Euchlaena milnei McDunnough, 1945
Milne's Euchlaena moth
NatureServe Global Rank: G2G4
Virginia State Rank: S2
VA DGIF Tier: IV
Federal Legal Status: None
Virginia Legal Status: None
Description: Milne's Euchlaena Moth is a medium-sized (36mm), dull yellowish moth, with dark brown suffusion in the otherwise pale basal half of its hindwing and basal inner portion of median area of its forewing. The outer portion of both wings is dark purplish brown.
Similar species: The Mottled Euchlaena (Euchlaena tigrinaria) is similar, but is orange, darker areas are lighter in color, and the antemedian line on Milne's Euchlaena is located farther out on the forewing. The Saw-wing Moth (Euchlaena serrata) is also similar, but is a much larger species. The Ochre Euchlaena Moth (Euchlaena marginaria) has speckling at the leading edge of the front wing, while the Mottled Euchlaena does not.
North American Range: This moth has a wide, but disjunct range known mainly from the mountains of Virginia, but has also been found in West Virginia, southern Ohio, North Carolina, and Wisconsin. The most recent occurrences were in the Goshen Wildlife Management Area, Timberville, Virginia, and North Carolina.
VA Observations by Locality: Bath | Giles | Montgomery | Rockingham | Shenandoah | Augusta | Bath | Botetourt | Giles | Montgomery | Rockbridge
Flight season and broods: Adults fly from early to mid July. This is a single brooded species.
Habitat and Food Plants: Habitat is unknown, but appears to be within hardwood forests. In Virginia, habitat at the collection site in Goshen Wildlife Management Area is acidic mountain oak woods. The food plant is unknown.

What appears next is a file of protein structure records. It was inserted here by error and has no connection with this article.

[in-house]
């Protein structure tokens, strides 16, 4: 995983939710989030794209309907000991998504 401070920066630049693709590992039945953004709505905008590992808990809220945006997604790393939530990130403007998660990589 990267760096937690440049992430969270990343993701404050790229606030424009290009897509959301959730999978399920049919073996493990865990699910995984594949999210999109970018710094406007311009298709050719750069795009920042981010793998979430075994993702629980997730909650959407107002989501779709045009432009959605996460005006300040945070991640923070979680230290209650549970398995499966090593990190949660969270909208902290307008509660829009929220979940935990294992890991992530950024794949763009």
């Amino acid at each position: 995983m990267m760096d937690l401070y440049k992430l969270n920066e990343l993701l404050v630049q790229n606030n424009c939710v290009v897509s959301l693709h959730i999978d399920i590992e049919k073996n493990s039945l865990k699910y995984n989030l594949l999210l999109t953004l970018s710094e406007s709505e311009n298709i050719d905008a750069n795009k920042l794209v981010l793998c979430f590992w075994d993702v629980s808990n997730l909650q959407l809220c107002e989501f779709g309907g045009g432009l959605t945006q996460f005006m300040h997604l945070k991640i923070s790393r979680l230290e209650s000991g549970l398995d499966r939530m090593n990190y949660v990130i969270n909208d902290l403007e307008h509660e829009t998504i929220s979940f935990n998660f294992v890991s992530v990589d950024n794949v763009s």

Behavior and Ecology: This species has no underground stage. Hibernation and pupation probably occur in the leaf litter and larvae may ascend to feed on species of tree or shrub in the spring different from the ones they feed on in the summer.
Population trend and potential threats: Population trends are unknown. Gypsy Moth spraying could have a negative impact on this species.
Management practices: Until more is known regarding its habitat and food plant, management requirements can not be determined.
References: Moth Photographers Group at the Mississippi Entomological Museum at Mississippi State University. Web application at: http://mothphotographersgroup.msstate.edu/large_map.php?hodges=6738 Accessed: 14Apr2013
NatureServe. 2011. NatureServe Explorer: An online encyclopedia of life [web application]. Version 7.1. NatureServe, Arlington, Virginia. Available http://www.natureserve.org/explorer. (Accessed: May 3, 2012).
Schweitzer, D. F., M. C. Minno, and D. L. Wagner. 2011. Rare, Declining and Poorly Known Butterflies and Moths (Lepidoptera) of Forests and Woodlands in the Eastern United States. USDA Forest Service, Morgantown, WV, FHTET-2011-01. 517 pp.
Virginia Department of Conservation and Recreation, Natural Heritage Program, 600 E. Main St., 24th Floor, Richmond, VA 23219
This atlas was compiled
by the VA Natural Heritage Program with funds provided by the VA Dept. of Game and Inland Fisheries through a state wildlife grant
from U.S. Fish and Wildlife Service
Last Modified: Friday, 26 February 2021, 03:21:56 PM